The biggest and brightest full moon of the year — a supermoon — will appear Saturday in the night sky. But the Associated Press points out that odds are, you won't notice anything out of the ordinary.
NASA lunar scientist Dr. Robert Fogel told the AP that "It's doubtful that you'll actually notice it because the moon changes on a regular basis." He said that the moon's appearance will only be about 14 percent larger.
Supermoons appear when a full moon occurs at the same time that the moon reaches its closest point to the earth in its elliptical orbit around the planet. They are an optical illusion exciting photographers more than scientists. "We have this phenomena called 'the moon illusion,'" Fogel explained, "and the moon illusion is that the moon always appears to people to be larger when they view it on the horizon than when they view it up in the sky. It will appear a bit brighter if you remember what the moon might have looked like the day before […], but in reality, it's not really larger."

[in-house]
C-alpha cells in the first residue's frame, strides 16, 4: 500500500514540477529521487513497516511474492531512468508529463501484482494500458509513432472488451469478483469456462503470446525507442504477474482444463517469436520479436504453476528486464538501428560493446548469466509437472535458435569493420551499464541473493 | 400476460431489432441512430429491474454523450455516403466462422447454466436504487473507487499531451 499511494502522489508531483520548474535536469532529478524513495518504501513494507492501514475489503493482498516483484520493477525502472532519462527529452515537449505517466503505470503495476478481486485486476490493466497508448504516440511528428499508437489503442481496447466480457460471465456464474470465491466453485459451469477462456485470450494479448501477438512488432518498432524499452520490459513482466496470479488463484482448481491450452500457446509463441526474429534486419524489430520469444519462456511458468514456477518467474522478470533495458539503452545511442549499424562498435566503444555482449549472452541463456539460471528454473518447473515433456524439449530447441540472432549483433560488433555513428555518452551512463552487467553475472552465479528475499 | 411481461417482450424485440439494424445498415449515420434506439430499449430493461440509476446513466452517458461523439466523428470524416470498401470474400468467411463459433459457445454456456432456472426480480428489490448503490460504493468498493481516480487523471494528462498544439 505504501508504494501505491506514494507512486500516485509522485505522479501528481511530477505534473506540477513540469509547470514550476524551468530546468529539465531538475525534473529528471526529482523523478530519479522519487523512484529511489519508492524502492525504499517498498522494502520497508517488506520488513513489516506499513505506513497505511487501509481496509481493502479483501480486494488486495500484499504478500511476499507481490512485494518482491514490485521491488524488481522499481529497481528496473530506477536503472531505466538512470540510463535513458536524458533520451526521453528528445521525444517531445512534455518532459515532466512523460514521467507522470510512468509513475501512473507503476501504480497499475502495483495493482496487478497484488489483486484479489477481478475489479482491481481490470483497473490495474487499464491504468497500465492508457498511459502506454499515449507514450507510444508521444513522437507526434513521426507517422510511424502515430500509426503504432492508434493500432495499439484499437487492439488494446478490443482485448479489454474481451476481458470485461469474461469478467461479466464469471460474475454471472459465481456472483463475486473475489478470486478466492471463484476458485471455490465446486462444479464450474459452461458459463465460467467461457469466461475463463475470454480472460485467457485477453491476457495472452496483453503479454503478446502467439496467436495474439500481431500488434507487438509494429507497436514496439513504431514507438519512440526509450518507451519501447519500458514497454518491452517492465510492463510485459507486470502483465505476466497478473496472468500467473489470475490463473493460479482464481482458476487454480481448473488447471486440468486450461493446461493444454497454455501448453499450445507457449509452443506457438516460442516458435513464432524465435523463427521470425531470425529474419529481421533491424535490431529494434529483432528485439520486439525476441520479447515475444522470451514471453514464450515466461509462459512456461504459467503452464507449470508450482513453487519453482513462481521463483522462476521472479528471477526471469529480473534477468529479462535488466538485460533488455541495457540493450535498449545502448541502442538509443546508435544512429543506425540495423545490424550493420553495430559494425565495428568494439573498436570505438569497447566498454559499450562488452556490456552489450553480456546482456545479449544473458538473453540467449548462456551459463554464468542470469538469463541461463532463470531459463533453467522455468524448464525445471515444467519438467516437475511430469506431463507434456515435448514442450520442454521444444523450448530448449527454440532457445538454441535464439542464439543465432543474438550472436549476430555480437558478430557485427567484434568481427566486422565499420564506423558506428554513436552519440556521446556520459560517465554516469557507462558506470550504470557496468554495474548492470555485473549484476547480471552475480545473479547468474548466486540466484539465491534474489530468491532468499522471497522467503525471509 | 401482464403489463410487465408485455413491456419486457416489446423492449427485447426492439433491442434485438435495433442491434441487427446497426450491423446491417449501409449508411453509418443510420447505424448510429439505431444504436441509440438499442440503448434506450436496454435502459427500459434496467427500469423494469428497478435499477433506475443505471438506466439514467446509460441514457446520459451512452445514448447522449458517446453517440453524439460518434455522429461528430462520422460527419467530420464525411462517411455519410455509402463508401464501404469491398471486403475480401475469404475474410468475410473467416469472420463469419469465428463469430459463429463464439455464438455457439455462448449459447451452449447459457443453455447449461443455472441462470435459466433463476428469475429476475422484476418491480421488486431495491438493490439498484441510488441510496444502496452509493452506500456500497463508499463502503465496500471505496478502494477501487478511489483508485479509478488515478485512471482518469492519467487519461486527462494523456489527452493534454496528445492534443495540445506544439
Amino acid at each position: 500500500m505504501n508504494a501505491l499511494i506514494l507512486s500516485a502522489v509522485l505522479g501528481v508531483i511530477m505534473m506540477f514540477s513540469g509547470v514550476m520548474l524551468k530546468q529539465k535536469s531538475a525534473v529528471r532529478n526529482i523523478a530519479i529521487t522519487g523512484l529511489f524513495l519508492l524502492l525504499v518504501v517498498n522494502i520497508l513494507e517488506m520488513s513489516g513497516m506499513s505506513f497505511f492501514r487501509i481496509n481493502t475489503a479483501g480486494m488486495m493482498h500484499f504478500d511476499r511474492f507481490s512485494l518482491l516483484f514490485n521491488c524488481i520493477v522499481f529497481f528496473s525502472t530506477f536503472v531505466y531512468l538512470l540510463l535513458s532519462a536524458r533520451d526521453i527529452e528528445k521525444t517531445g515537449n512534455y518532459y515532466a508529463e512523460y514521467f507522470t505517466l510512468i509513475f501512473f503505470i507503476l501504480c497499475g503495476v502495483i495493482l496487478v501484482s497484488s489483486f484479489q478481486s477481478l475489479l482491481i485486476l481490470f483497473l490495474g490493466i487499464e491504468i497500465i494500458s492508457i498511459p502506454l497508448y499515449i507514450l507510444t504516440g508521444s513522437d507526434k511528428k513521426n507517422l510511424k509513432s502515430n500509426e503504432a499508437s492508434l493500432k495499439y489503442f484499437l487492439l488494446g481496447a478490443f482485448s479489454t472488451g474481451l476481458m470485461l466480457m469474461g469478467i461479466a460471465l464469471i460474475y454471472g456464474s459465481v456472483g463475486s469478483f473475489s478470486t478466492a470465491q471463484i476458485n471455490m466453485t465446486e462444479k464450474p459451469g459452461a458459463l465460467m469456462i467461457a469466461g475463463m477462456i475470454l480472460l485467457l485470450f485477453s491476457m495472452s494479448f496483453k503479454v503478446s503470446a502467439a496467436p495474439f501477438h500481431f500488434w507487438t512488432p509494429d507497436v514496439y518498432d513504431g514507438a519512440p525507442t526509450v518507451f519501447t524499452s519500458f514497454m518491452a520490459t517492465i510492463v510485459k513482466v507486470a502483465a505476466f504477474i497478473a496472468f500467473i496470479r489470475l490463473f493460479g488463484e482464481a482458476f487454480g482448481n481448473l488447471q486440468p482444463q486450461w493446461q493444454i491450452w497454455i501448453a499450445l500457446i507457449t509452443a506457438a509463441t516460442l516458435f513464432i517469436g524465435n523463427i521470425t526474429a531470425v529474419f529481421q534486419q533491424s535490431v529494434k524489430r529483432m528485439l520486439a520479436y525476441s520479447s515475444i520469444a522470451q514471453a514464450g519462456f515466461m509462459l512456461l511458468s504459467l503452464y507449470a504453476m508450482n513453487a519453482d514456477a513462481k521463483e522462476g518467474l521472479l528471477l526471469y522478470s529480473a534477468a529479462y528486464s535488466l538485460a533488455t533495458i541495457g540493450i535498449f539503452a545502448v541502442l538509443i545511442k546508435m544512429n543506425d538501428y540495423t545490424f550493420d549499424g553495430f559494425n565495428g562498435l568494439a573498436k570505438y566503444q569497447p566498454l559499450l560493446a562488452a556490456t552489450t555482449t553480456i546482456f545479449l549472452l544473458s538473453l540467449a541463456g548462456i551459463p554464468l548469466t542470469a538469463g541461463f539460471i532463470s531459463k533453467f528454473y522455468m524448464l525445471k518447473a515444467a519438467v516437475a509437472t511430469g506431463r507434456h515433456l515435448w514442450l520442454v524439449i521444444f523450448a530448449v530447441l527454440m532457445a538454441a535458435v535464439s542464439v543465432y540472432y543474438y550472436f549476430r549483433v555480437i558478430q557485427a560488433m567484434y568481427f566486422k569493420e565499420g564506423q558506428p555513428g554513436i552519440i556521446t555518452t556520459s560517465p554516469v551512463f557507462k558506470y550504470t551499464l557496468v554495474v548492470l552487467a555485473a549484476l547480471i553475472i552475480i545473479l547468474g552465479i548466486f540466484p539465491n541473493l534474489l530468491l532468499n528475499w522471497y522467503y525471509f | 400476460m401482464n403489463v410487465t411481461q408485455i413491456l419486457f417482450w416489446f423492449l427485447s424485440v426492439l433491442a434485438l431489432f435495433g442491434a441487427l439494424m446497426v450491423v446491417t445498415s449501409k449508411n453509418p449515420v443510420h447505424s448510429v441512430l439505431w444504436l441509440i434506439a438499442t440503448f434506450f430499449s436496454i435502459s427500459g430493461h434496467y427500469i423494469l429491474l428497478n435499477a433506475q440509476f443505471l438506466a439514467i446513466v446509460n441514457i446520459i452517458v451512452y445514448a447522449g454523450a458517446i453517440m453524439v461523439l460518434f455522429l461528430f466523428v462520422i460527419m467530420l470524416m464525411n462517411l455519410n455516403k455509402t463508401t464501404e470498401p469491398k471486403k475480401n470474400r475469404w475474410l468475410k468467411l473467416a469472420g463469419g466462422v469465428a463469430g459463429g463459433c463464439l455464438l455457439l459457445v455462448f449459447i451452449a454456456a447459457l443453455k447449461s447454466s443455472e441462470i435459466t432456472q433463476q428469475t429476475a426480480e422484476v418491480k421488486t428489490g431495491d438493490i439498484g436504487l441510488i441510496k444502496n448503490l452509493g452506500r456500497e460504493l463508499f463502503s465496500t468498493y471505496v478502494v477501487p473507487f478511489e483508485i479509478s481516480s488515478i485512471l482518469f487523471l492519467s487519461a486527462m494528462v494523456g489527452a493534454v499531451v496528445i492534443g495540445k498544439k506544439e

The notion that lunar phases create lunatic behavior and catastrophes on earth is also an illusion, debunked by experts. Decades of research have proven that moons — even supermoons — don't have super powers. "There's really no data to suggest that people are going to act any differently than at any time of the month," said Dr. Eric Chudler, a neuroscientist at the University of Washington. "There's no relationship between traffic accidents, arrests or criminal behavior, calls to mental health crisis centers, or visits to emergency rooms."
Yet, the myth persists. "If we believe that the moon affects our behavior, we will change our behavior to reinforce our own beliefs," Chudler explained.